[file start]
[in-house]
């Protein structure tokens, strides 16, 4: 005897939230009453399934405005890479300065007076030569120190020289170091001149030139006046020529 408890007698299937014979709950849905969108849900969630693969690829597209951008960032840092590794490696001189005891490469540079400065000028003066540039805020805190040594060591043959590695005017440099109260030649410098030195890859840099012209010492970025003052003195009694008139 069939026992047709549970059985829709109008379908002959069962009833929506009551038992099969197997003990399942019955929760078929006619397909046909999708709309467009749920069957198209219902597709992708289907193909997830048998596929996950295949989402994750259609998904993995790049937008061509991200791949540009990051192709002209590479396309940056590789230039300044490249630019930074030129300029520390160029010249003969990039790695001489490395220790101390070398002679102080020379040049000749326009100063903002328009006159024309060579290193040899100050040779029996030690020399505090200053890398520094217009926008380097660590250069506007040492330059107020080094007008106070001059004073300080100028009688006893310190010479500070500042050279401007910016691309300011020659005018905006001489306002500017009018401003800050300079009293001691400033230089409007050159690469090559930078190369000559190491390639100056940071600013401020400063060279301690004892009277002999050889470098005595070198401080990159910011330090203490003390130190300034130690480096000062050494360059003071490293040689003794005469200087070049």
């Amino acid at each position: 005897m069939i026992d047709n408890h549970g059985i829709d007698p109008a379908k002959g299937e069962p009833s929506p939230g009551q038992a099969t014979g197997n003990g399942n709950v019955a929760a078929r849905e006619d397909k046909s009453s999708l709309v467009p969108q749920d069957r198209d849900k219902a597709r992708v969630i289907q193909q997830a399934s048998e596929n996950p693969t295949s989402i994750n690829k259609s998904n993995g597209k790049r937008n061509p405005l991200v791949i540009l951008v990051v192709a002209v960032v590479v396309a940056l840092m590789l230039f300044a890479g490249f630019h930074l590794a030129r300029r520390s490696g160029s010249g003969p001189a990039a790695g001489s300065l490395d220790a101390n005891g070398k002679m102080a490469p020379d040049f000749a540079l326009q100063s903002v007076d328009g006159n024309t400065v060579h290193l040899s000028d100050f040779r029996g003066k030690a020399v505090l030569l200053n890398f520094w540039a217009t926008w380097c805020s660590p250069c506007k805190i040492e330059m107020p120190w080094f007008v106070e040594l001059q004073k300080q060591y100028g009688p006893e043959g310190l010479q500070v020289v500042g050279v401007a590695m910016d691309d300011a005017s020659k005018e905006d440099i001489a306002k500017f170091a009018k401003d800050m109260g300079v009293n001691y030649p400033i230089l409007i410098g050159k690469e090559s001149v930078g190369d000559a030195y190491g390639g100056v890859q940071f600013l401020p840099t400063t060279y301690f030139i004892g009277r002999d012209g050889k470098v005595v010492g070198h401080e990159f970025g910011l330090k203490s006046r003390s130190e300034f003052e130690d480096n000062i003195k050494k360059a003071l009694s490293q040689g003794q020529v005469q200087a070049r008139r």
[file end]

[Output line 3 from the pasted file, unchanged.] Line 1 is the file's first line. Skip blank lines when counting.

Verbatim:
């Amino acid at each position: 005897m069939i026992d047709n408890h549970g059985i829709d007698p109008a379908k002959g299937e069962p009833s929506p939230g009551q038992a099969t014979g197997n003990g399942n709950v019955a929760a078929r849905e006619d397909k046909s009453s999708l709309v467009p969108q749920d069957r198209d849900k219902a597709r992708v969630i289907q193909q997830a399934s048998e596929n996950p693969t295949s989402i994750n690829k259609s998904n993995g597209k790049r937008n061509p405005l991200v791949i540009l951008v990051v192709a002209v960032v590479v396309a940056l840092m590789l230039f300044a890479g490249f630019h930074l590794a030129r300029r520390s490696g160029s010249g003969p001189a990039a790695g001489s300065l490395d220790a101390n005891g070398k002679m102080a490469p020379d040049f000749a540079l326009q100063s903002v007076d328009g006159n024309t400065v060579h290193l040899s000028d100050f040779r029996g003066k030690a020399v505090l030569l200053n890398f520094w540039a217009t926008w380097c805020s660590p250069c506007k805190i040492e330059m107020p120190w080094f007008v106070e040594l001059q004073k300080q060591y100028g009688p006893e043959g310190l010479q500070v020289v500042g050279v401007a590695m910016d691309d300011a005017s020659k005018e905006d440099i001489a306002k500017f170091a009018k401003d800050m109260g300079v009293n001691y030649p400033i230089l409007i410098g050159k690469e090559s001149v930078g190369d000559a030195y190491g390639g100056v890859q940071f600013l401020p840099t400063t060279y301690f030139i004892g009277r002999d012209g050889k470098v005595v010492g070198h401080e990159f970025g910011l330090k203490s006046r003390s130190e300034f003052e130690d480096n000062i003195k050494k360059a003071l009694s490293q040689g003794q020529v005469q200087a070049r008139r």